National Archaeological Museum of Adria
The National Archaeological Museum of Adria is a must-see if you want to fully understand the history and activity of Adria and its surroundings from Protohistory up to the late Roman Age.
The museum houses a wide selection of archaeological finds from the ancient seaport of Adria, which was the main Etruscan centre in Northern Italy and then became a roman municipium.
The theme of the first floor is the growth of the town. More generally, it shows how the Venetians, Greeks, and Etruscans developed their settlements in the area of Po Delta starting from the 6th century BC.
After this overview of the town's growth, the exhibition presents an entire collection of Late Archaic and Classical graves, providing evidence of the prosperity and cultural vivacity of Adria's society.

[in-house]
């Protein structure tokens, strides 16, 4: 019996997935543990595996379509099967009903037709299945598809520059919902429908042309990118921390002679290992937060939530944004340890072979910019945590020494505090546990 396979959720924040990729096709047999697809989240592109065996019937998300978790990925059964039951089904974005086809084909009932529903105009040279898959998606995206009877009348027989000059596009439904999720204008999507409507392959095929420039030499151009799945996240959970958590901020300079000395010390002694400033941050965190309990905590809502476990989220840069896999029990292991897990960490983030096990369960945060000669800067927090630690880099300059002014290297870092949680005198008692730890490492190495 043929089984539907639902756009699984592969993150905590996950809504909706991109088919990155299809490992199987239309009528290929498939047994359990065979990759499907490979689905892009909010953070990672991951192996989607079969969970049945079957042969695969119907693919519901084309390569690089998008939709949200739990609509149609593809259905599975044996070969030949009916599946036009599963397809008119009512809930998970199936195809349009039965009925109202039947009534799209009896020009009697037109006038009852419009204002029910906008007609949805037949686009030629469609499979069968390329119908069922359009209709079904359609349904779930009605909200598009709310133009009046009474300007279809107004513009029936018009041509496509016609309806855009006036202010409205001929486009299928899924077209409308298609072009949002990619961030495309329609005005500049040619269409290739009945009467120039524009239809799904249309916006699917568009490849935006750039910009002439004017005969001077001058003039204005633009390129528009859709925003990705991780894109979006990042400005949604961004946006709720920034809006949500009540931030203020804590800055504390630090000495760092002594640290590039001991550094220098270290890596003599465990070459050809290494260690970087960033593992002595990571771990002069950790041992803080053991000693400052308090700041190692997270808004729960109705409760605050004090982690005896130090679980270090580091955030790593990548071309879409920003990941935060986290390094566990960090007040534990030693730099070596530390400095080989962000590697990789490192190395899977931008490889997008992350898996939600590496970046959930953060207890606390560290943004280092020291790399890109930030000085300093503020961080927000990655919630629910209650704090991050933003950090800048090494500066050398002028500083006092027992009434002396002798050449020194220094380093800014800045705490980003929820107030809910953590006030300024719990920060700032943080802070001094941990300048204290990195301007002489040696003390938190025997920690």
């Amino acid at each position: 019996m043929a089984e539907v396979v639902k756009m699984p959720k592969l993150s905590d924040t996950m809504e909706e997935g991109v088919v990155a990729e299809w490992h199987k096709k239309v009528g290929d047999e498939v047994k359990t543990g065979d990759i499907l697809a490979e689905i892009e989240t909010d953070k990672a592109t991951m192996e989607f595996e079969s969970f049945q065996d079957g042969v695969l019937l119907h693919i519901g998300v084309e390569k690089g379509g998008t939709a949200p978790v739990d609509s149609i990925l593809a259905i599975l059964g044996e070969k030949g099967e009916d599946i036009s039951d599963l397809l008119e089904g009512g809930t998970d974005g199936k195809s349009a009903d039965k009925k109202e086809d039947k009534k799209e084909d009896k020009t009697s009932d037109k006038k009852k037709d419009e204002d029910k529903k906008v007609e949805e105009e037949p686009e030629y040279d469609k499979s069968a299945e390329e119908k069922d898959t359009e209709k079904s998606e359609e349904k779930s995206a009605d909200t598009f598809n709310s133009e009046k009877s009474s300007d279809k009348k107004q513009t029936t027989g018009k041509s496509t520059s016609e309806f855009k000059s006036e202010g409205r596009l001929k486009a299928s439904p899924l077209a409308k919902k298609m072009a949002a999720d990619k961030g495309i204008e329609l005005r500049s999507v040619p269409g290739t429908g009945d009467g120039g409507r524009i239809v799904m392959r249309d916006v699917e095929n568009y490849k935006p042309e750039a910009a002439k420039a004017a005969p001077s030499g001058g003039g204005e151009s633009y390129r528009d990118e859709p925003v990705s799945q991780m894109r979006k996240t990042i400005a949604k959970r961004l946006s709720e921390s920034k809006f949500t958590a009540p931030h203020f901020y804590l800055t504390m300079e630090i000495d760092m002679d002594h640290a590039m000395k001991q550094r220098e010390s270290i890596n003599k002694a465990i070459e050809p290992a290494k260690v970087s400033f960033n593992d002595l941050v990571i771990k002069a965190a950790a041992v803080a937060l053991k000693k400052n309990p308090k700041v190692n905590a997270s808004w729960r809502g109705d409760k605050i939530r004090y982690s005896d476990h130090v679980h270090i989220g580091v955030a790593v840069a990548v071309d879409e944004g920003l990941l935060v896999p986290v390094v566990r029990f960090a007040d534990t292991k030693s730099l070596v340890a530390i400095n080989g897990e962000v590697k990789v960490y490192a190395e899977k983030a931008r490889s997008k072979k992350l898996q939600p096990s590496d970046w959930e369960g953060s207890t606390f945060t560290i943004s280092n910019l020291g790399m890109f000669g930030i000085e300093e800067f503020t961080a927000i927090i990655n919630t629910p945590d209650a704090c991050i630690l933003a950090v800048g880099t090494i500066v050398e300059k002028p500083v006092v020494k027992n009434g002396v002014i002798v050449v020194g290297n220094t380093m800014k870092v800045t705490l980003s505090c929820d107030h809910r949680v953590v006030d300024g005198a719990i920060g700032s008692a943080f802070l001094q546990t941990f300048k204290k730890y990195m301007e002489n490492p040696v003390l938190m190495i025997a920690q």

The final section of the first floor is focused on the 3rd century BC. This was a flourishing period for Adria, as evidenced by the rich sets of grave goods contained in several graves from that time. The upstairs gallery offers an impressive view over the so-called Tomba della Biga (Tomb of the Chariot), an extraordinary burial place that contains the remains of a war chariot and the skeletons of three horses.
The mezzanine floor is entirely centred on the Roman Age, exception made for two small sections devoted to the Early Middle Ages and the documents of the Bocchi collection, respectively. The new section hosts the exclusive Lapidarium, which was originally set up in the cloister of the museum back in 2006. The inscriptions on the burial monuments of this collection provide details on important aspects of Adria's society in the Roman Age.
Opening times: 8.30 am - 7.30 pm
Opening days and hours: The museum is open all year except for 1 January, 1 May, and 25 December.
€ 2.00 for visitors over 25 and under 65
€ 1.00 for visitors between 18 and 25
Free admission for visitors under 18 and over 65
Tel.: +39 0426 21612